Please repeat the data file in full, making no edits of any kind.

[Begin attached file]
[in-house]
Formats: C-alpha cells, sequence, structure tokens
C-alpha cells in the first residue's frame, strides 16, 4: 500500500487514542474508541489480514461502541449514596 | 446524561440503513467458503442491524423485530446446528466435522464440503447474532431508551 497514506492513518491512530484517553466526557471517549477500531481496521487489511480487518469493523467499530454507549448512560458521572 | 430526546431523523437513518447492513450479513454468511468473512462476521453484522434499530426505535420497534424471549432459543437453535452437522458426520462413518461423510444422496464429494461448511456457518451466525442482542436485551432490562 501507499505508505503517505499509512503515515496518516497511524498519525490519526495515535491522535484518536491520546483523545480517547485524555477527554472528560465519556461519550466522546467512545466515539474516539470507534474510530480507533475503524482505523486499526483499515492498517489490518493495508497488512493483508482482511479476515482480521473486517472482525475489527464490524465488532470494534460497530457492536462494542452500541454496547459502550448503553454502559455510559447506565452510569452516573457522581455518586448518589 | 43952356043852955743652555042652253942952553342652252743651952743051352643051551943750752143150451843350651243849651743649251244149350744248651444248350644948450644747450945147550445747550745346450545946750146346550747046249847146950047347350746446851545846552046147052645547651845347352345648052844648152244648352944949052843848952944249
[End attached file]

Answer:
[in-house]
Formats: C-alpha cells, sequence, structure tokens
C-alpha cells in the first residue's frame, strides 16, 4: 500500500487514542474508541489480514461502541449514596 | 446524561440503513467458503442491524423485530446446528466435522464440503447474532431508551 497514506492513518491512530484517553466526557471517549477500531481496521487489511480487518469493523467499530454507549448512560458521572 | 430526546431523523437513518447492513450479513454468511468473512462476521453484522434499530426505535420497534424471549432459543437453535452437522458426520462413518461423510444422496464429494461448511456457518451466525442482542436485551432490562 501507499505508505503517505499509512503515515496518516497511524498519525490519526495515535491522535484518536491520546483523545480517547485524555477527554472528560465519556461519550466522546467512545466515539474516539470507534474510530480507533475503524482505523486499526483499515492498517489490518493495508497488512493483508482482511479476515482480521473486517472482525475489527464490524465488532470494534460497530457492536462494542452500541454496547459502550448503553454502559455510559447506565452510569452516573457522581455518586448518589 | 43952356043852955743652555042652253942952553342652252743651952743051352643051551943750752143150451843350651243849651743649251244149350744248651444248350644948450644747450945147550445747550745346450545946750146346550747046249847146950047347350746446851545846552046147052645547651845347352345648052844648152244648352944949052843848952944249